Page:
I agree with all of this except the bit about privacy in the New Zealand Bill of Rights Act. Privacy is not one of the rights guaranteed in that Act. It isn't even mentioned.
No, true. But that seems to be the yardstick legal commentators reach for in trying to define what constitutes an "unreasonable search" under the Act.
or when we give the Police more "discretion" to make those decisions themselves. I think those are exactly the sort of good intentions that pave the way to somewhere unpleasant. Do you trust the Police to make those sorts of decisions in a fair and reasonable way?
But that is what's been happening – the Police finding ways not to prosecute because the legislature won't go there. It use to really piss me off when John Key would merrily declare that there was no need for law reform because the police would just use their discretion.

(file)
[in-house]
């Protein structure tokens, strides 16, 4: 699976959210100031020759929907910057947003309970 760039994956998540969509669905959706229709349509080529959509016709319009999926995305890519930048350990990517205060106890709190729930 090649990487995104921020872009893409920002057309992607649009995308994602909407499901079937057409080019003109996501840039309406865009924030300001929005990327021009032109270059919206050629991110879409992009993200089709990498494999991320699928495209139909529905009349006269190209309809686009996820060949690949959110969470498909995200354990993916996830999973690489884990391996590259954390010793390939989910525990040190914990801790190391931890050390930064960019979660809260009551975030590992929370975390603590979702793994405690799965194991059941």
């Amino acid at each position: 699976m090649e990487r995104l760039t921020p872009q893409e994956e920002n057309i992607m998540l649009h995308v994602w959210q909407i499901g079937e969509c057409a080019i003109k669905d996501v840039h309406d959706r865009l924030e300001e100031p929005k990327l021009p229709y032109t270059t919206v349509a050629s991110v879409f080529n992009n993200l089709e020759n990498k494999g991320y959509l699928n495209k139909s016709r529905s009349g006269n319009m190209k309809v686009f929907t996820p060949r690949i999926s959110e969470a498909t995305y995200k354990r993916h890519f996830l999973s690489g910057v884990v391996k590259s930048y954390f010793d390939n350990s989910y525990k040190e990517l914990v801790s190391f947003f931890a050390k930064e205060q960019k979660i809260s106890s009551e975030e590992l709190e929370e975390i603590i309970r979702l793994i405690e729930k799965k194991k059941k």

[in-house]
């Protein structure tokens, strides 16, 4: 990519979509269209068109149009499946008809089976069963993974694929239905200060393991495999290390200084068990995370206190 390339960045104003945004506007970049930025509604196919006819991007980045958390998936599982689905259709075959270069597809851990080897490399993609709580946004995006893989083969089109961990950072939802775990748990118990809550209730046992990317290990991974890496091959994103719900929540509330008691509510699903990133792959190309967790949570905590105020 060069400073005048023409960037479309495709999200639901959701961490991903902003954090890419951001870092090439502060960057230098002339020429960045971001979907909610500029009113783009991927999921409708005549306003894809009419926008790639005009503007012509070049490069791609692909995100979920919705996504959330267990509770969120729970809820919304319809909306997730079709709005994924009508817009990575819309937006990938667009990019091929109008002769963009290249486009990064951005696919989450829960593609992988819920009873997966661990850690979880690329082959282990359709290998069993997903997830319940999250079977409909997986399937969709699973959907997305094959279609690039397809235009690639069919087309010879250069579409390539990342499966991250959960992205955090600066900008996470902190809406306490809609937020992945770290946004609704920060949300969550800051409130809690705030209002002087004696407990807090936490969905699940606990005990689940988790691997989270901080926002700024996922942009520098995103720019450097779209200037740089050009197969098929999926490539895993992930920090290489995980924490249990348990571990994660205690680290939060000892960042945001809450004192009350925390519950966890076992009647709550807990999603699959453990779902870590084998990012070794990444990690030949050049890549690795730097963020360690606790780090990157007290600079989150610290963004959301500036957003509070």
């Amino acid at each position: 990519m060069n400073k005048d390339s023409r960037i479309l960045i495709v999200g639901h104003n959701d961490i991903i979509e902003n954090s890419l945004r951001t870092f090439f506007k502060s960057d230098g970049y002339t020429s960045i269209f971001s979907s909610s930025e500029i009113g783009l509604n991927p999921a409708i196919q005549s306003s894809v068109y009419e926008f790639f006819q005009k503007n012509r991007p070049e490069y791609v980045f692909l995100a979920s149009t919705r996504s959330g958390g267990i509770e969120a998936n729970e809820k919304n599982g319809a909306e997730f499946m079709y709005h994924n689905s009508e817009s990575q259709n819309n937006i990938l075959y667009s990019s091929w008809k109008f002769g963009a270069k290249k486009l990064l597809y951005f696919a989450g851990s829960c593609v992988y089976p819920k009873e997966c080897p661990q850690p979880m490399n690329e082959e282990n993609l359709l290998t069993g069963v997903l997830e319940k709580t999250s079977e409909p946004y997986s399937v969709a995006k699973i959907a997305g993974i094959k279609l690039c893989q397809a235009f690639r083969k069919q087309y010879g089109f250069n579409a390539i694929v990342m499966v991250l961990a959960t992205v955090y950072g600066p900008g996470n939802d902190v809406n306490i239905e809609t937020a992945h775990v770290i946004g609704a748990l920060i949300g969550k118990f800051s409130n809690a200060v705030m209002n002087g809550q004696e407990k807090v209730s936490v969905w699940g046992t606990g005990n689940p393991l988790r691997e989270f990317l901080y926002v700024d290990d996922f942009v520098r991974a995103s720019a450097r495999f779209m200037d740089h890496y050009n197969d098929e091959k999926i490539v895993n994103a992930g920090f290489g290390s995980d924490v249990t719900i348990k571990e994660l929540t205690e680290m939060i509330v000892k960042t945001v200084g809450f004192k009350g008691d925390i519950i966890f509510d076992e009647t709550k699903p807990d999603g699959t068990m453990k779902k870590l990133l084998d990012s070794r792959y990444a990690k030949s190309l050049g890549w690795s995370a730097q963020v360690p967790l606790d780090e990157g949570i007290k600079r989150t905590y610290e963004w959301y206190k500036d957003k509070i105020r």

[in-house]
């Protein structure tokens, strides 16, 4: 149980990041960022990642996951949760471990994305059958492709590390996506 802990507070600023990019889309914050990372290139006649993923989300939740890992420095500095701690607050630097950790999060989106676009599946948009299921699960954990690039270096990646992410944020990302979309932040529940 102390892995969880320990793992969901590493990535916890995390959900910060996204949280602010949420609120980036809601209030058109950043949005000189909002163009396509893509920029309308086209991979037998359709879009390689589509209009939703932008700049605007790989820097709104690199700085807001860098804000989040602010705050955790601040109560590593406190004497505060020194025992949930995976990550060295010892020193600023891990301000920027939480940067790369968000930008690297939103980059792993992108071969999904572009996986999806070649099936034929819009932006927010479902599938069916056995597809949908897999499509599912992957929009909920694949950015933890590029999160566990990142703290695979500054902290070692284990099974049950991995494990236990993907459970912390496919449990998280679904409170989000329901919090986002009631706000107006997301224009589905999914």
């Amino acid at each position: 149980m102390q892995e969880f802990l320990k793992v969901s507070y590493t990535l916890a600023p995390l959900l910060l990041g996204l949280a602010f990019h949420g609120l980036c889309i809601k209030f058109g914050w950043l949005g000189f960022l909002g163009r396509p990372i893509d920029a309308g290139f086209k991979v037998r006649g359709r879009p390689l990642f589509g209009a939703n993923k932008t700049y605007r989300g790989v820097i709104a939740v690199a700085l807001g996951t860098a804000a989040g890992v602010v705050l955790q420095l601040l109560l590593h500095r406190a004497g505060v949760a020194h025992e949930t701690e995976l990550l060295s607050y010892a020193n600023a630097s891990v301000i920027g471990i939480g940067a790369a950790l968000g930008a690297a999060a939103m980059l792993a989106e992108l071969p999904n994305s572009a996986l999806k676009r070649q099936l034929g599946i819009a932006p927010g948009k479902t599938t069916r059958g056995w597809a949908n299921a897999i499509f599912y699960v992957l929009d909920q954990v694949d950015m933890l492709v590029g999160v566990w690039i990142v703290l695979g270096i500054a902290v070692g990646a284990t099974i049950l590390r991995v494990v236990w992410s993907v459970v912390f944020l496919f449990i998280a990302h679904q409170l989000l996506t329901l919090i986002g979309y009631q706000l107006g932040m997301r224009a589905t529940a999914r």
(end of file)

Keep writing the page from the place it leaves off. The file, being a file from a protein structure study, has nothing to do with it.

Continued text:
The (predictable) result seems to be that the usual social and ethnic biases carry over into the exercise of discretion.
His producer was telling me about some other interviewees who are already involved in growing, and they seem to be gearing up to be making some big money. It could just be wishful thinking... time will tell, I guess.
I think there's a difference between allowing commerce on the production side – where there are costs and compliance and it can't be done for free – and a highly commercial retail sector.
I don't think there's a serious lobby here behind open-slather regulation – the longtime reform advocates almost universally don't want a highly commercial model. The only person in NZ I've seen argue for Big Cannabis is Karl du Fresne, and he's an idiot.